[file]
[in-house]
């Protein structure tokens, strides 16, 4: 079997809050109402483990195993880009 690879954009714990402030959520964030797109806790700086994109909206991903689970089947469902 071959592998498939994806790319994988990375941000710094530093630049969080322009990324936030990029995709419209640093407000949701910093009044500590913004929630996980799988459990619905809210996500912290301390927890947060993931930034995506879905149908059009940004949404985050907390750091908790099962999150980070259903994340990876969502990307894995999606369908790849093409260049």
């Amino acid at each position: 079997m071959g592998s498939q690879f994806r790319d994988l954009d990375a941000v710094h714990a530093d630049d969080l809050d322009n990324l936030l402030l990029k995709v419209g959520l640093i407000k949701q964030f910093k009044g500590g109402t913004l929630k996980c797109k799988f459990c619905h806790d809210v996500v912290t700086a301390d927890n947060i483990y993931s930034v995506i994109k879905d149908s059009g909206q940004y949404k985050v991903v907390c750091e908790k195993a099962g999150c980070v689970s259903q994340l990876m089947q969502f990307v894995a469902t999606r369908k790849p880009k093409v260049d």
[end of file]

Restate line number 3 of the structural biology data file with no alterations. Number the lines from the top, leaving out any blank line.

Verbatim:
């Amino acid at each position: 079997m071959g592998s498939q690879f994806r790319d994988l954009d990375a941000v710094h714990a530093d630049d969080l809050d322009n990324l936030l402030l990029k995709v419209g959520l640093i407000k949701q964030f910093k009044g500590g109402t913004l929630k996980c797109k799988f459990c619905h806790d809210v996500v912290t700086a301390d927890n947060i483990y993931s930034v995506i994109k879905d149908s059009g909206q940004y949404k985050v991903v907390c750091e908790k195993a099962g999150c980070v689970s259903q994340l990876m089947q969502f990307v894995a469902t999606r369908k790849p880009k093409v260049d």